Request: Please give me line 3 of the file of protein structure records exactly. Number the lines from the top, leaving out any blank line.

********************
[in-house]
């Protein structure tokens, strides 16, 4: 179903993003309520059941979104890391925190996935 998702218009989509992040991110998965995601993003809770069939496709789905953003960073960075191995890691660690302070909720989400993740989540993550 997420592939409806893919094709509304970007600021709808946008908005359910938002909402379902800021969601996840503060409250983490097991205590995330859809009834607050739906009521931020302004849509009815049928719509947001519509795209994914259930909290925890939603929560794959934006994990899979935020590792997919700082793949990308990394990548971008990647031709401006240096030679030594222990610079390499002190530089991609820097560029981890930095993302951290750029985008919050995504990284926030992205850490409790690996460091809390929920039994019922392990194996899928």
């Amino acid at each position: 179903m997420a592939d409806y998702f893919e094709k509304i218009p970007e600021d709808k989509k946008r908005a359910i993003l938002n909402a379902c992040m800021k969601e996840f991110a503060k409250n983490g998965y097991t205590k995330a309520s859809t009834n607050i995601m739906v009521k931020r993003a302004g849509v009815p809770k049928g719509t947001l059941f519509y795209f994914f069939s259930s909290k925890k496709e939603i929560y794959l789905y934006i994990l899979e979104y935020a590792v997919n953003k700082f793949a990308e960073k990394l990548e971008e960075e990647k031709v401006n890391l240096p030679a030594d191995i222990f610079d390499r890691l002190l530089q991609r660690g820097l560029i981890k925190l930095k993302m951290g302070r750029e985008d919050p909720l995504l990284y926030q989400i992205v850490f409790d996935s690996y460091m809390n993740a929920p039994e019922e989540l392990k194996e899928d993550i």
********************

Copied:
């Amino acid at each position: 179903m997420a592939d409806y998702f893919e094709k509304i218009p970007e600021d709808k989509k946008r908005a359910i993003l938002n909402a379902c992040m800021k969601e996840f991110a503060k409250n983490g998965y097991t205590k995330a309520s859809t009834n607050i995601m739906v009521k931020r993003a302004g849509v009815p809770k049928g719509t947001l059941f519509y795209f994914f069939s259930s909290k925890k496709e939603i929560y794959l789905y934006i994990l899979e979104y935020a590792v997919n953003k700082f793949a990308e960073k990394l990548e971008e960075e990647k031709v401006n890391l240096p030679a030594d191995i222990f610079d390499r890691l002190l530089q991609r660690g820097l560029i981890k925190l930095k993302m951290g302070r750029e985008d919050p909720l995504l990284y926030q989400i992205v850490f409790d996935s690996y460091m809390n993740a929920p039994e019922e989540l392990k194996e899928d993550i």